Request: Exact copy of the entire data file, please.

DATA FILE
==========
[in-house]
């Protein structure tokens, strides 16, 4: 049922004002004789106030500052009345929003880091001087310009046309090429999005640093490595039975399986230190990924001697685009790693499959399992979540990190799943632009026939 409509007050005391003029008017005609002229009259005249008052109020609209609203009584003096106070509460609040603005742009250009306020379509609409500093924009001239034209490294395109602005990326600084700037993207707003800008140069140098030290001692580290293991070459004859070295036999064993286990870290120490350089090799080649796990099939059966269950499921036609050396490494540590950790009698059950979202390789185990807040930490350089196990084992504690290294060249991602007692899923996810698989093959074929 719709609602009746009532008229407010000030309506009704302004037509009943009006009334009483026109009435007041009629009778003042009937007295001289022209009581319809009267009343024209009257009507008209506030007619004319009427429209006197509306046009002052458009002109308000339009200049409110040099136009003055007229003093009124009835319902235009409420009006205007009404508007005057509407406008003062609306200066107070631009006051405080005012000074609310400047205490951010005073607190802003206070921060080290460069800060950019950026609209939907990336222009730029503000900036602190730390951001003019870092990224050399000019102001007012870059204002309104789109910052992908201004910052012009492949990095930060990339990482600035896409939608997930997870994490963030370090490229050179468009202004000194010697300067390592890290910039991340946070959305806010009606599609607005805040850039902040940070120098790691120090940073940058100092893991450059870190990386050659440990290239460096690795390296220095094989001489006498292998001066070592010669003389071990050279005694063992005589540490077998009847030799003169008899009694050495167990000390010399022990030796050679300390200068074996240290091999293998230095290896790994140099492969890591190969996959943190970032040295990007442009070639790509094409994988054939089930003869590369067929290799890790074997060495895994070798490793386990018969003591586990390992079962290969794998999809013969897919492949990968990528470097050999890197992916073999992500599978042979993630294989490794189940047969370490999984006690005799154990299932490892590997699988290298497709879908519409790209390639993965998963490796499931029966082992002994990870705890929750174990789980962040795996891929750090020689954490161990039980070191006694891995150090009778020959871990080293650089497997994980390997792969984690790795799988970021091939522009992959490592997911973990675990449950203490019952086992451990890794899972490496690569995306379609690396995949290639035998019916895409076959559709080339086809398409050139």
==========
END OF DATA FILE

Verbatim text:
[in-house]
């Protein structure tokens, strides 16, 4: 049922004002004789106030500052009345929003880091001087310009046309090429999005640093490595039975399986230190990924001697685009790693499959399992979540990190799943632009026939 409509007050005391003029008017005609002229009259005249008052109020609209609203009584003096106070509460609040603005742009250009306020379509609409500093924009001239034209490294395109602005990326600084700037993207707003800008140069140098030290001692580290293991070459004859070295036999064993286990870290120490350089090799080649796990099939059966269950499921036609050396490494540590950790009698059950979202390789185990807040930490350089196990084992504690290294060249991602007692899923996810698989093959074929 719709609602009746009532008229407010000030309506009704302004037509009943009006009334009483026109009435007041009629009778003042009937007295001289022209009581319809009267009343024209009257009507008209506030007619004319009427429209006197509306046009002052458009002109308000339009200049409110040099136009003055007229003093009124009835319902235009409420009006205007009404508007005057509407406008003062609306200066107070631009006051405080005012000074609310400047205490951010005073607190802003206070921060080290460069800060950019950026609209939907990336222009730029503000900036602190730390951001003019870092990224050399000019102001007012870059204002309104789109910052992908201004910052012009492949990095930060990339990482600035896409939608997930997870994490963030370090490229050179468009202004000194010697300067390592890290910039991340946070959305806010009606599609607005805040850039902040940070120098790691120090940073940058100092893991450059870190990386050659440990290239460096690795390296220095094989001489006498292998001066070592010669003389071990050279005694063992005589540490077998009847030799003169008899009694050495167990000390010399022990030796050679300390200068074996240290091999293998230095290896790994140099492969890591190969996959943190970032040295990007442009070639790509094409994988054939089930003869590369067929290799890790074997060495895994070798490793386990018969003591586990390992079962290969794998999809013969897919492949990968990528470097050999890197992916073999992500599978042979993630294989490794189940047969370490999984006690005799154990299932490892590997699988290298497709879908519409790209390639993965998963490796499931029966082992002994990870705890929750174990789980962040795996891929750090020689954490161990039980070191006694891995150090009778020959871990080293650089497997994980390997792969984690790795799988970021091939522009992959490592997911973990675990449950203490019952086992451990890794899972490496690569995306379609690396995949290639035998019916895409076959559709080339086809398409050139």